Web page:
In the late 1980s there was a true turnabout on the important issue of neonatal pain. Then, Anand and co-workers [1, 2], published a trial on preterm infants randomly allocated to fentanyl with a muscle relaxant or muscle relaxant only during surgical patent ductus arteriosus (PDA) closure. This provided evidence, for the first time, that preterm infants have a capacity to feel pain from a very early age (24-26 weeks gestation) and that early repetitive pain gives rise to short-term and long-term consequences [3, 4]. Nowadays pain management has become an essential part of the standard of care in NICUs worldwide, and pain is considered ‘the fifth vital sign’. The degree of distress associated with the treatment of preterm infants is reflected by the, on average, 11.2 painful procedures per day at our NICU [5]. Studies from NICUs in other countries have shown a similar trend with 6 to 17.3 procedures per newborn per day [6-11]. It has been found also that neonates receive comparatively less pain medication than older children and adults in similar painful procedures [12]. Caregivers may be reluctant to prescribe analgesics to neonates for fear of adverse effects, drug tolerance and dependence [13]. Moreover, there are few dosing guidelines and pharmacokinetic data on common drugs for neonates of different gestational ages and birth weights. On top of this, more than 90% of the currently prescribed drugs to neonates are not licensed for or are used in an off-label manner in this age group — and pain medication is no exception.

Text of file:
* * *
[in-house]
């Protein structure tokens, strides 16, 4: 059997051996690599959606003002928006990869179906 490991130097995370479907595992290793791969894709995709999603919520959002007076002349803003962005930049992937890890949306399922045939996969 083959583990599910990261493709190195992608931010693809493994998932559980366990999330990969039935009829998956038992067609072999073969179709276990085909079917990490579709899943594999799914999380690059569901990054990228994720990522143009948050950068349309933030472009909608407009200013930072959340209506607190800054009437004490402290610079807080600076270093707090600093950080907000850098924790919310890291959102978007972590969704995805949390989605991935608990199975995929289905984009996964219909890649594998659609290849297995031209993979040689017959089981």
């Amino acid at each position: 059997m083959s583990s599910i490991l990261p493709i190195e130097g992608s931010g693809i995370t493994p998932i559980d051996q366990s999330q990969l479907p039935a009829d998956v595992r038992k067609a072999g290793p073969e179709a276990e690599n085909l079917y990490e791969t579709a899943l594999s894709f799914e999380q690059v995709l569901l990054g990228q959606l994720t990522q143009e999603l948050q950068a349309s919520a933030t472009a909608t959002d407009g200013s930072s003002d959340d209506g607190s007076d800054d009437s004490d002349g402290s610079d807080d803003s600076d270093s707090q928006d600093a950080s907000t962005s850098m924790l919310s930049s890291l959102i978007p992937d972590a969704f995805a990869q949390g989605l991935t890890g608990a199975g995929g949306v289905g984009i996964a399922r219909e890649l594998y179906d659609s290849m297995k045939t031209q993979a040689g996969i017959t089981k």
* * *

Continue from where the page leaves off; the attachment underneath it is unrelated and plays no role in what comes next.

Additional Metadata
Keywords infants, drugs, neonatal pain
Promotor D. Tibboel (Dick) , J.N. van den Anker (John)
Publisher Erasmus University Rotterdam
ISBN 978-94-6169-685-4
Persistent URL hdl.handle.net/1765/78324
Roofthooft, D.W.E. (2015, June 30). Paracetamol and Preterm Infants: a painless liaison?. Erasmus University Rotterdam. Retrieved from http://hdl.handle.net/1765/78324